DENVER (CBS4) – The challenge for any artistic director at a theater company is drawing in new audiences, and Chris Coleman is exception. He joined the DCPA Theatre Company in November of 2017. He came to Denver after an 18-year stint at Portland Center Stage, where annual attendance nearly double.

Chris Coleman, Artistic Director, DCPA Theatre Company

Chris Coleman, Artistic Director, DCPA Theatre Company (credit DCPA)

“When I’m thinking about connecting to new communities, there are a couple of things. One, what shows do we choose? Are we creating the possibility of bridges through the programming that we choose, but then it’s also about creating authentic relationships out in the community. But, if the folks in that community don’t already feel this is a place where they feel welcome and comfortable, and their presence is desired, then those marketing dollars fall on deaf ears. And then it’s being really mindful about the shows we choose,” Coleman told CBS4.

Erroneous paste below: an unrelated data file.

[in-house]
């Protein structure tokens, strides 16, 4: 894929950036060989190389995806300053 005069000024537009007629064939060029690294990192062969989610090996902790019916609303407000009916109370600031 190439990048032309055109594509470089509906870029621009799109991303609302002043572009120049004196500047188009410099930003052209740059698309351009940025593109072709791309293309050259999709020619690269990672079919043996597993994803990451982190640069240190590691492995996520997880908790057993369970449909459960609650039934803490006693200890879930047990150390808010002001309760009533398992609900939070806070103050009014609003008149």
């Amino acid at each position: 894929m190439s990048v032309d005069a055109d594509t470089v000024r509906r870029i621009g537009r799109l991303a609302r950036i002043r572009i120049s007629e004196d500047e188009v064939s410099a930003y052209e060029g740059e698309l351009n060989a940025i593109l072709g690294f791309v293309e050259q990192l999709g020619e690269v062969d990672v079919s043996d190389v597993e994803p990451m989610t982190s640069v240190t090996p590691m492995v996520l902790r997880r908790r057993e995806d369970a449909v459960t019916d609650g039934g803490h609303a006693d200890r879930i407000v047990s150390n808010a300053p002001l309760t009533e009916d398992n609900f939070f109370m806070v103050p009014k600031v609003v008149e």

READ MORE: Colorado Snow Totals: Boulder County Gets More Than A Foot
"Anna Karenina"

“Anna Karenina” (credit DCPA)

Coleman has proven he’s ready to make some big decisions and take some chances. He directed a production of “Oklahoma” last year, in which the whole cast was African American. He’s also taken on the staging of “Anna Karenina”, one of literature’s densest novels.

READ MORE: More Jobs Become Available As Colorado Reopens, Prepares For Post Pandemic
"A Doll's House"

“A Doll’s House” (credit DCPA)

The 2019 season of the theatre company opened with “Indecent”, a play about a controversial play. Coleman is also staging “A Doll’s House” and “A Doll’s House, Part 2” at the same time.

LINK: 2019 DCPA Theatre Company Season

MORE NEWS: U.S. House Passes SAFE Banking Act To Give Cannabis Industry Access To Banking Services

“I don’t think every show is ever going to speak to everyone, but what I want to make sure is that we’re taking really good care of the folks that have gotten us here, the folks that have been really loyal to the Denver Center,” Coleman explained.